With his tribute act on indefinite hold, Chris Maddox is penning parody songs about life in quarantine
Usually when Chris Maddox gets behind a microphone, he’s dressed as the King in his long-running Elvis Presley tribute show, Graceband. But these days, the quarantined Carlsbad dad has a new act he’s calling The Crisis Crooner and he’s appearing regularly in his bedroom closet.
Over the past three weeks on his Facebook page, Maddox has been posting home-recorded videos of himself singing coronavirus-era parody songs he wrote with his wife, Heather. Maddox said there’s nothing funny about the disease that has killed tens of thousands worldwide, but he and his wife are trying to find humor in the daily tedium of sheltering at home.
Among the half-dozen songs they’ve penned so far are “Hand Spray,” set to Frank Sinatra’s “My Way”; “It Seems I Clean,” set to “I Dreamed a Dream” from the musical “Les Misérables”; and “I Walked the Dog (5 Times Today),” to Bon Jovi’s “You Give Love a Bad Name.”
Maddox — who has a full-time day job as global sales director for the vehicle tracking business CalAmp — isn’t looking to capitalize on his parody songs. The Graceband show is so elaborate that it costs more to produce than it makes in ticket sales. For Maddox and his four high school buddies who make up Graceband, it’s more about getting together, entertaining the audience and having fun. But with the band now on indefinite hiatus, the Crisis Crooner has helped Maddox keep singing to an appreciative crowd, albeit online.
“The response from friends and family was so positive,” said Maddox, 47. “People were saying: ' I’m laughing for the first time in a week. When’s the next one?’ I’m a ham and I love an audience. Once I get that kind of feedback, you don’t have to ask me twice.”
Maddox grew up in Redondo Beach where he started singing in high school musicals, then discovered he had a knack for singing like Presley.
“I did ‘I Can’t Help Falling in Love With You’ because Elvis had that deep baritone and it was right in my wheelhouse,’” he said. “A girl liked it, and that was it.”
The summer after high school graduation, Graceband was born. The quintet played bars and frat parties during their college years, then split up in 1997. In 2013, they reunited and do about 25 to 30 shows a year throughout Southern California. Maddox said the success of the show is honoring, not parodying, Presley and putting on an audience-participation party.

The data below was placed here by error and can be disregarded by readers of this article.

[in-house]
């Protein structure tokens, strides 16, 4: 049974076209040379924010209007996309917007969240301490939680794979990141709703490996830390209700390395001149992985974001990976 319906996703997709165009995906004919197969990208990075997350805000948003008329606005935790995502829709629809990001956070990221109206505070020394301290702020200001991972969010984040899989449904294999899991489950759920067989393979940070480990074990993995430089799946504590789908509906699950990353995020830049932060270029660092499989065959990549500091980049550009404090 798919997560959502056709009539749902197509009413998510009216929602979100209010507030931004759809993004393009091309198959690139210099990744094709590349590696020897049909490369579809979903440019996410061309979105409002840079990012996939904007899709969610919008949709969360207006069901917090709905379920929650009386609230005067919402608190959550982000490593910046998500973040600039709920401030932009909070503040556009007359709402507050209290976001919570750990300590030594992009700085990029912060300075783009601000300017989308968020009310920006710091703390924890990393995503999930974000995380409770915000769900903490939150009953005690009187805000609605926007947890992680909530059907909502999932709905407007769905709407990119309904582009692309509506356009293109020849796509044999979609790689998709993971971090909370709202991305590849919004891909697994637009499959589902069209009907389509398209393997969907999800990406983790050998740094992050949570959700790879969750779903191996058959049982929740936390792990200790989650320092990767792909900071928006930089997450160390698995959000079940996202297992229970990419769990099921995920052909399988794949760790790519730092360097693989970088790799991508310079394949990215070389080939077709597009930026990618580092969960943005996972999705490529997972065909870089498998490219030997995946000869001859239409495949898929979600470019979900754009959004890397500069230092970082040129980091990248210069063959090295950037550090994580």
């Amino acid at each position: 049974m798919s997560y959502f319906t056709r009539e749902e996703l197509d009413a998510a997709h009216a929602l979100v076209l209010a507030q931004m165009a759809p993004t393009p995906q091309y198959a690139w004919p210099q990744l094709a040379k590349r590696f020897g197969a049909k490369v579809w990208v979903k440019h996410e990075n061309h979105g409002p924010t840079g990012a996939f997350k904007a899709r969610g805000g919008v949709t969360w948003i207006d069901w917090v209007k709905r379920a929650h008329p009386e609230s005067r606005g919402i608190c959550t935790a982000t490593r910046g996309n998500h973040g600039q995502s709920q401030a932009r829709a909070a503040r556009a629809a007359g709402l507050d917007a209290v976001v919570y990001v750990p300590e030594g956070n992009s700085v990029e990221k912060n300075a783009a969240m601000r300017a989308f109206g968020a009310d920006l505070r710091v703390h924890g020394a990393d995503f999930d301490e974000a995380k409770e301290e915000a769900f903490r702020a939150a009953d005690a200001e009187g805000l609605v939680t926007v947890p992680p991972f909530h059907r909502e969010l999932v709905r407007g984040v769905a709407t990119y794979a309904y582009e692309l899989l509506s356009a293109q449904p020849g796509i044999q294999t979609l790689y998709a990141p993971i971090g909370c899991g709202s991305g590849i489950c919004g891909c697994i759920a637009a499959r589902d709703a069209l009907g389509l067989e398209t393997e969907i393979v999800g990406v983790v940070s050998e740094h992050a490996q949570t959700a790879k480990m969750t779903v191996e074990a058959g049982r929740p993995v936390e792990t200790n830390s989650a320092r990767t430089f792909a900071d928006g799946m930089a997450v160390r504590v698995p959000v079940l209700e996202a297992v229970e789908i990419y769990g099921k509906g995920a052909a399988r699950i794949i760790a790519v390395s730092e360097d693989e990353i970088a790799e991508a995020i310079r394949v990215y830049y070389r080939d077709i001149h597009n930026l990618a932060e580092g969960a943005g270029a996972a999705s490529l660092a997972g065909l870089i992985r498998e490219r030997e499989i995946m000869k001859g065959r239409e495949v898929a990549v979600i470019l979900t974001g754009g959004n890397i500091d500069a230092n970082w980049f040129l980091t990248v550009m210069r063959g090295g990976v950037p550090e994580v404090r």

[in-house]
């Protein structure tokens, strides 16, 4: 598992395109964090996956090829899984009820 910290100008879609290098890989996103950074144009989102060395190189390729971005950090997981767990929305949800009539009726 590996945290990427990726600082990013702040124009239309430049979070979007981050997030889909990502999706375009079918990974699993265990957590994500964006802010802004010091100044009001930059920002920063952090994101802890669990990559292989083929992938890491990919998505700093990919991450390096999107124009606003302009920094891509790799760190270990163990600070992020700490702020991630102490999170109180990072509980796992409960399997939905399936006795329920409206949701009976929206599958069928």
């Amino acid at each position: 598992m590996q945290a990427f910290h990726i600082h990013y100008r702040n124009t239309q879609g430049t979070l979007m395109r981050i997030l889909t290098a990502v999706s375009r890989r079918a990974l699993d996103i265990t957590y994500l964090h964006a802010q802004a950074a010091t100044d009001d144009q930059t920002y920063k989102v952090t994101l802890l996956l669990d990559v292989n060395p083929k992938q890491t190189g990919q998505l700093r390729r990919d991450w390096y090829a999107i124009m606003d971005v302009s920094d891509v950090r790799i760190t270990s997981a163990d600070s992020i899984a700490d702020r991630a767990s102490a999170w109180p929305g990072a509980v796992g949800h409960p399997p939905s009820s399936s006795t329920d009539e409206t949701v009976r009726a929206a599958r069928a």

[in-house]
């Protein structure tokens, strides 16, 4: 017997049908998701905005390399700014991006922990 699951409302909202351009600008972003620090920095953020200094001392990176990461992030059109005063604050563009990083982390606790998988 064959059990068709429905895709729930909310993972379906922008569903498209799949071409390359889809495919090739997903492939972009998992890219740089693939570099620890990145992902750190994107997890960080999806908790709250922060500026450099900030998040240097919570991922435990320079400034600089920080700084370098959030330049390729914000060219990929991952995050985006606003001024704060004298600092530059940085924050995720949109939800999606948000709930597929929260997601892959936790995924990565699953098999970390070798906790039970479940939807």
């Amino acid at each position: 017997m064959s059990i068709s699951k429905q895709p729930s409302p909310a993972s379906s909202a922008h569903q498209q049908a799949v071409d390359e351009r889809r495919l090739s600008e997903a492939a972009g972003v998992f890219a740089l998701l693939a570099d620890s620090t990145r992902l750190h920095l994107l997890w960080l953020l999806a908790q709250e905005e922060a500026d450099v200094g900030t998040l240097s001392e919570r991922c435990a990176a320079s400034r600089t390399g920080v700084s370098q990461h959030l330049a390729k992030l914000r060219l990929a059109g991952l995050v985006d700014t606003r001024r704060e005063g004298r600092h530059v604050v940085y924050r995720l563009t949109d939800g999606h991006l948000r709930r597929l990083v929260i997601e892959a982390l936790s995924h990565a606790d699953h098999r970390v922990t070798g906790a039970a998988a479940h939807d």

“It’s a celebration, not an impersonation,” he said. “It’s very amped up. It’s almost like a Pilates-style workout with lots of music, lots of dancing and lots of fun.”
Graceband’s last show was in early February at the Belly Up Tavern in Solana Beach. That was about the time COVID-19 cases began spreading rapidly in Italy and beyond. Maddox said watching the cascading events unfold across the globe was emotionally overwhelming. He jokes that he knew things were getting serious in the U.S. when he went to the store to buy bagels and they were sold out.
“I knew things were bad when even the ‘everything’ bagels that nobody touches were gone,” he said. “I thought, ‘oh crap, this is real.’ That was the moment for me.”
Then on March 15, he heard a parody song while sitting in the car with his wife in a supermarket parking lot.
“I thought, there’s got to be something that makes people stop and breathe,” he said. “I sing all the time but I don’t have a band anymore. But I can do something funny here to help my friends and family laugh.”
While still in the car, the couple began tossing back and forth new lyrics for “My Way” that poked fun at people hoarding hand sanitizer (“I did / What I had to do / Got there before you / I need this prevention”). Next came the song from “Les Misérables” which focused on being trapped in the house for weeks (“But still I dream that we’ll be free / Kids back in school and no more screaming / But there are dreams that cannot be / So for now, more binge and streaming”).
Then, after Neil Diamond posted a video of himself on March 21 singing “Sweet Caroline” with the lyrics “hands, touching hands” changed to “hands, washing hands,” the Maddoxes created a full-length parody song called “Hand Sanitize.”
Maddox said it takes about two hours for him and his wife, a teacher at Nichols Elementary School in Oceanside, to write new lyrics for a song. The experience has proved to be a big bonus for the couple, who have a 12-year-old son named Ryder.
“I’ve never found ways to creatively collaborate with her before. I’m a bit of a diva and am very exacting. But she’s really good at this,” he said. “We work hard to write really good lyrics. It’s not just fart jokes and low-hanging fruit. I come up with basic concept and ideas. She helps me refine it. It’s a great A-B collaboration.”
Since launching the new video series online (facebook.com/chrismaddoxlives), Maddox said his viewership and shares have skyrocketed. He has been profiled on CBS News 8 locally and the national TV magazine “Inside Edition” is also working on a feature.
Maddox is now working on new songs from different genres, as well as collaborations with other tribute artists. And he’s been using the videos to promote the Belly Up’s new downloadable concert service, bellyuplive.com, which is helping the club pay its bills during the shutdown.
One of the best things to come out of The Crisis Crooner is that, for the first time, Maddox is singing songs to an appreciative audience without a rhinestone jumpsuit, $700 wig and sideburns and bedazzled sunglasses. He hopes that even after the coronavirus crisis ends, people will still want to hear Maddox perform as himself.
“To sing in my voice and my face is super gratifying and fun,” he said. “There’s a much greater emotional connection with people because they can see your eyes. I’d love it if the world demanded I come out of the closet and sing all kinds of songs. I want to be the San Diego Chicken for our times, spreading joy through music and humor.”